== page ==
A breach in security at Lagos Airport has resulted in thieves breaking into the cockpit of an Arik Air (W3, Lagos) aircraft, B737-700 EI-ULN (msn 32426), leased from Mongolia’s Eznis Airways (MG, Ulaanbaatar), and stealing its flight management system (FMS) computer, local media reported.

According to the ch-aviation fleets advanced module, Eznis Airways operates a fleet of two B737-700s, both of which currently have the Nigerian carrier as an ACMI customer. The owner and manager of EI-ULN, a 17.89-year-old Boeing twinjet, is Carlyle Aviation Partners.

Sources at the airport and at Arik Air said that the incident happened overnight between January 19 and 20 at Terminal Two. The thieves also reportedly tampered with the pitot tube cover and other sensitive parts of the aircraft.

The incident resulted in a number of the carrier’s flights being cancelled. However, according to Flightradar24 and RadarBox ADS-B data, the aircraft has since returned to service on routes between Lagos and Jos, Port Harcourt Omagwa, and Owerri.

An aviation expert told the news agency SaharaReporters that the break-in could only have been performed by individuals with specialist aircraft technical skills.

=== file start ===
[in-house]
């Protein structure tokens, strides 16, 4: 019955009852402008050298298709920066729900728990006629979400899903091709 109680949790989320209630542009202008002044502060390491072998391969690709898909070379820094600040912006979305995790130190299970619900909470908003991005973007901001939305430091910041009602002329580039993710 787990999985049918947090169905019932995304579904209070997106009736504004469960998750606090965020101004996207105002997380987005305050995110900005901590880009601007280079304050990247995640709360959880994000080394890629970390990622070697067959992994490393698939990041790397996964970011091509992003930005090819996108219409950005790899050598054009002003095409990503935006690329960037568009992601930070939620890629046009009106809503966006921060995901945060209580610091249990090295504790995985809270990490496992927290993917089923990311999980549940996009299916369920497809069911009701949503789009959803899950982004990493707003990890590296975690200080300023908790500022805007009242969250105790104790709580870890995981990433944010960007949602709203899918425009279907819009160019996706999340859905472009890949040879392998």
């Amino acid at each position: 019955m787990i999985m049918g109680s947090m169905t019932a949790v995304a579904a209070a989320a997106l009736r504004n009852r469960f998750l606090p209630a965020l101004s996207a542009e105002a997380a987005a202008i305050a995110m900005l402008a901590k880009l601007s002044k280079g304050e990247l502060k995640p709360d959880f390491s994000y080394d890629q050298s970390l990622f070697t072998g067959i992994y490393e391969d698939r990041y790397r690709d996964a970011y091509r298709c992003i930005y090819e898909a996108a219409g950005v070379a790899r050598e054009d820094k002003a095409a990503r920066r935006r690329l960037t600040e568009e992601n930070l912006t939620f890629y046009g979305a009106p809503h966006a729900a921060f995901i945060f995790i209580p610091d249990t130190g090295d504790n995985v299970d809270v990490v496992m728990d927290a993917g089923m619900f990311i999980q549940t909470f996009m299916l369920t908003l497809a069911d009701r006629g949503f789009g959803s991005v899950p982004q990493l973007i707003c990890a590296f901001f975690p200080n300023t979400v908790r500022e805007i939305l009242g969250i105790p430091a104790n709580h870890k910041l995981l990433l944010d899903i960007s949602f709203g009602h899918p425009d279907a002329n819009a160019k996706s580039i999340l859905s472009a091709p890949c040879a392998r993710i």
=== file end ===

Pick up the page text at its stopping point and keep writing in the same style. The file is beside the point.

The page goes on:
A source at Arik Air told The Daily Sun newspaper: “The aircraft was parked on the tarmac at MM2 and someone got access to the electronic base where we have all the systems. There is a door underneath the aircraft which they opened and got access to remove the FMC. It is expected that the CCTV should be on and capture whoever did it, but we haven’t heard anything to that effect.”

The source added: “To repair [such a computer] costs about USD15,000 and a brand new one costs about USD300,000. Every item in an aircraft has serial numbers and can be tracked anywhere in the world, so I don’t know how the thief intends to sell it unless the person has a vendor. That’s why we believe it is internal sabotage.”

Eznis Airways did not immediately respond to ch-aviation’s request for comment.

Lagos has experienced a series of security issues lately. According to Nigerian newspaper The Guardian, parked cars have been broken into and vandalised, and last month Arik Air filed an occurrence report with the Nigerian Civil Aviation Authority (NCAA) after a group of men tried to open the cargo compartment of one of its four B737-800s while it was taxiing to the terminal. It was the second such attempt the airline had seen in two weeks, but no one has been arrested.

John Ojikutu, a former head of security at the airport, now retired, told the newspaper that some houses in a neighbouring suburb are so close to the perimeter fences that their occupants “are either using the fences as part of their building or as fences for their houses. That is why incursions into the airport as aircraft are taxiing are rampant.”